Whether you are preparing for an upcoming job interview, waiting to give a speech, or starting off in a new place, chances are you’ve experienced anxiety at some point in your lifetime. In fact, everyone has experienced feelings of anxiety at one time or another. This is because anxiety is the body’s natural response to stress and is characterized as fear or nervousness for the future. Although anxiety is a natural response to stress, it is supposed to be a temporary state. When feelings of anxiety are prolonged or recurring, then an anxiety disorder may be present.
What are anxiety disorders?
Anxiety disorders are characterized by prolonged or recurring feelings of anxiety that impair your daily life. In some cases, these feelings are so severe that they may cause you to avoid any situation that can produce them. There are various types of anxiety disorders such as:
- Generalized Anxiety Disorder
- Illness Anxiety Disorder (Hypochondria)
- Obsessive-Compulsive Disorder
- Panic Disorder
- Post-Traumatic Stress Disorder
- Separation Anxiety Disorder
- Social Anxiety Disorder
What does anxiety feel like?
Individuals with anxiety disorders can experience anxiety differently depending on the type and severity of their disorder. This means that some may have mild symptoms, like feeling butterflies in the stomach, while others may have full blown panic attacks over things that trigger their anxiety. Ultimately, this means that you will need to take some time to identify how anxiety affects you.
To help you describe your anxiety, here are some descriptions on what anxiety can feel like:
- Not being able to sleep at night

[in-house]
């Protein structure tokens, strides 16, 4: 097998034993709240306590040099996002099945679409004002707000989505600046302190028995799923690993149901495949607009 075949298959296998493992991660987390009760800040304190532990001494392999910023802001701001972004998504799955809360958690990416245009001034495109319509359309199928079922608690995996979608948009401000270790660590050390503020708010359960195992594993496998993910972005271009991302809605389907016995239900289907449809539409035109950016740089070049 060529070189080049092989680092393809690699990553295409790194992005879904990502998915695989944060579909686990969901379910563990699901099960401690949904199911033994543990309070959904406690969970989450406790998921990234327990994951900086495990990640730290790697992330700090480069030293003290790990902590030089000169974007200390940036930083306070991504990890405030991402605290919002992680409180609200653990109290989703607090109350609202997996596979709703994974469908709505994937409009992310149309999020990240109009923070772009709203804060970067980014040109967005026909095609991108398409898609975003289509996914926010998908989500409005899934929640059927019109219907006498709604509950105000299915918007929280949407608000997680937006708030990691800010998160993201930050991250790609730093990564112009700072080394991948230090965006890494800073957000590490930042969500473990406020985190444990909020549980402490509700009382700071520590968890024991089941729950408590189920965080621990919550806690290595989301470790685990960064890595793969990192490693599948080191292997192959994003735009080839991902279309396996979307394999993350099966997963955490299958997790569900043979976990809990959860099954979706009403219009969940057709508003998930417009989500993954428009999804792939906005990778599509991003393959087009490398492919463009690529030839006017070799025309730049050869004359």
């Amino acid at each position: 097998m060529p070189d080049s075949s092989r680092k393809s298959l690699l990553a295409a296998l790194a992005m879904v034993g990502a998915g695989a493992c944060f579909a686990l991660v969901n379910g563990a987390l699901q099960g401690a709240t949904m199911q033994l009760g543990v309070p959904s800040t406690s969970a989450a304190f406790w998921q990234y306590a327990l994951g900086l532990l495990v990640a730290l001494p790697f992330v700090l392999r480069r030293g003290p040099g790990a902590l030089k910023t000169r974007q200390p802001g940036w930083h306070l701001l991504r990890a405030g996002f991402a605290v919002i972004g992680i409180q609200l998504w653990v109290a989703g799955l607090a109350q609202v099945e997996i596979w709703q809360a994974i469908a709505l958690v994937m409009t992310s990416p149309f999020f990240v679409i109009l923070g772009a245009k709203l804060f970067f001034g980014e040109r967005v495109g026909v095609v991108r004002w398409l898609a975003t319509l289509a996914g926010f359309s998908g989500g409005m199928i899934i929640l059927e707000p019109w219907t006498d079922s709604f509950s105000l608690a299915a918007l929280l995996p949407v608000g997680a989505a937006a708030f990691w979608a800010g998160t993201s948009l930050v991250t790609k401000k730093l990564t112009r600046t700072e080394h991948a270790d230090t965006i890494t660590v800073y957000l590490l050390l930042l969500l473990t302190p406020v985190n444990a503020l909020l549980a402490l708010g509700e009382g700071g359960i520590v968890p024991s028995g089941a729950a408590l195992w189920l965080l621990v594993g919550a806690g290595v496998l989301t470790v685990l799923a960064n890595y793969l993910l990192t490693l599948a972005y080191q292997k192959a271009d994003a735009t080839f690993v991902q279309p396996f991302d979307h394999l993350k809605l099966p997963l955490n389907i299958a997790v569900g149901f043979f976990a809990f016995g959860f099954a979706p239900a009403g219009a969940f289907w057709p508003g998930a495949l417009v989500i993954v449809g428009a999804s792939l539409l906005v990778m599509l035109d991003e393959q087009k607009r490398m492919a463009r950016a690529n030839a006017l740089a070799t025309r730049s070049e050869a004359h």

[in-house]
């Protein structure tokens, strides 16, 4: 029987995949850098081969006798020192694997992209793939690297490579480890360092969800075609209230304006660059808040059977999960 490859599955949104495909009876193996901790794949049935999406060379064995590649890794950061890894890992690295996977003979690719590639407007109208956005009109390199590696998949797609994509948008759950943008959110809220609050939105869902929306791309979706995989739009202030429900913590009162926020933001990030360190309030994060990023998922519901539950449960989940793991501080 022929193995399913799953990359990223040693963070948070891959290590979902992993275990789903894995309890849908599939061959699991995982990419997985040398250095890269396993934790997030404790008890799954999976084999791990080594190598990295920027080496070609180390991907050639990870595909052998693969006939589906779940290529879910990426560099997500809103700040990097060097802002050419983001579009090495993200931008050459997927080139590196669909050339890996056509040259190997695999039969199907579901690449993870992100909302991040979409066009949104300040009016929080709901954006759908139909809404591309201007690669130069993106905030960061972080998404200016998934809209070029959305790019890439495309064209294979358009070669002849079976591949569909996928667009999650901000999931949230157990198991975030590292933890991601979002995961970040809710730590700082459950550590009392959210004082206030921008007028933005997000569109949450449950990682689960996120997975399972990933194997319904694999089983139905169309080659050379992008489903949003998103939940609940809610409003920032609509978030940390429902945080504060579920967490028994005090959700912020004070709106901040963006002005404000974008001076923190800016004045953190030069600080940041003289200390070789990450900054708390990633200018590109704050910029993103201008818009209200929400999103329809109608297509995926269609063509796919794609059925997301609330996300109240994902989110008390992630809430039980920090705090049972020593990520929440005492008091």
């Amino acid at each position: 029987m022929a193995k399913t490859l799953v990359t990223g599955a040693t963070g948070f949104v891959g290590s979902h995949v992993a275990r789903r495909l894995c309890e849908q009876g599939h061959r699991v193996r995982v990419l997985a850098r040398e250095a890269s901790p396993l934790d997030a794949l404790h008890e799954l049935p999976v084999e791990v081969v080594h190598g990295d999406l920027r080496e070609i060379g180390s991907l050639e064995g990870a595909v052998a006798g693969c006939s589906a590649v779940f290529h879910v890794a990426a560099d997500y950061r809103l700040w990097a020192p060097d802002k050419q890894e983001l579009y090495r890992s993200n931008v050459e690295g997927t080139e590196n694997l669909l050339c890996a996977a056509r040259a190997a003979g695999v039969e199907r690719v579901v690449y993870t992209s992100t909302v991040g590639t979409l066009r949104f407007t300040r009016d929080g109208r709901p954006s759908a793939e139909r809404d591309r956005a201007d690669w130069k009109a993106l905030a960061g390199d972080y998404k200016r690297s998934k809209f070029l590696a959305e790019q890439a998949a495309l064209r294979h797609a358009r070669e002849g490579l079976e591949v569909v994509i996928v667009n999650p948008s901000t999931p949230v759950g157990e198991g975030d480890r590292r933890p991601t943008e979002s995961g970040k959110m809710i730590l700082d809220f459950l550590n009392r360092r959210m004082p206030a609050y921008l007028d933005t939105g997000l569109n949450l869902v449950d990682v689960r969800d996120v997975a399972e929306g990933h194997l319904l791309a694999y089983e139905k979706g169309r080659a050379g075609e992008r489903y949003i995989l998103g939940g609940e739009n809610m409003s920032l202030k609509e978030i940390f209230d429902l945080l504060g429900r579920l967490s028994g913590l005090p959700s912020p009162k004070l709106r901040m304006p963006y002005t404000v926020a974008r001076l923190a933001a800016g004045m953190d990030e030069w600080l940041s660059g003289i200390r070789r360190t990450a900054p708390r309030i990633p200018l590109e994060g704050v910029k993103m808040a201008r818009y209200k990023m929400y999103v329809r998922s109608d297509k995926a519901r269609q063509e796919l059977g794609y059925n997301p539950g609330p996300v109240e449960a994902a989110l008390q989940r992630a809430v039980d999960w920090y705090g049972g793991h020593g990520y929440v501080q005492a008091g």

- Trembling when it’s not cold
- Muscle tension or twitching
- Feeling like you can’t breathe
- Racing heartbeat
- Inability to sit still
- Feeling like you’re in danger
- Obsessive and intrusive thoughts
- Sweating when it’s not hot
- Avoiding certain situations that cause anxiety
Oftentimes when people feel extremely anxious, they may feel like they are having a panic attack. However, if you’ve never had a panic attack before, it can be tough to determine what is happening. While feelings of extreme anxiety and panic attacks are very similar, there are a few key distinctions to help you determine if you are having a panic attack. The first thing to know is that panic attacks come on suddenly and can cause you to feel extremely distressed in only a matter of minutes. Panic attacks are also classified as experiencing four or more of the following symptoms:
- Chest pain
- Choking sensation
- Tightness in the chest
- Fear of dying
- Heart palpitations
- Feeling hot or cold
- Nausea or stomach problems
- Shortness of breath
- Feeling a loss of control
- Shaking or trembling
- Feelings of detachment
Anxiety and Other Conditions
It is also important to note that the aforementioned symptoms can also be experienced by individuals with certain health conditions like heart disease, thyroid problems, and breathing disorders. This can make it hard to determine if these symptoms are due to a medical condition or to anxiety. Generally speaking, if a medical condition is not found responsible, then the symptoms are attributed to anxiety.
If you are diagnosed with anxiety, it is also very likely that you may also be diagnosed with depression or bipolar disorder because anxiety is usually associated with these other conditions. This means that you can alternate between periods of anxiety and depression that are characterized by feelings of worry and unease followed by feelings of hopelessness or disconnect. Oftentimes these feelings are cyclical, meaning that you may feel stuck in a cycle. Luckily, working with a mental health professional can help you learn how to more effectively deal with this cycle and can even help you break the cycle.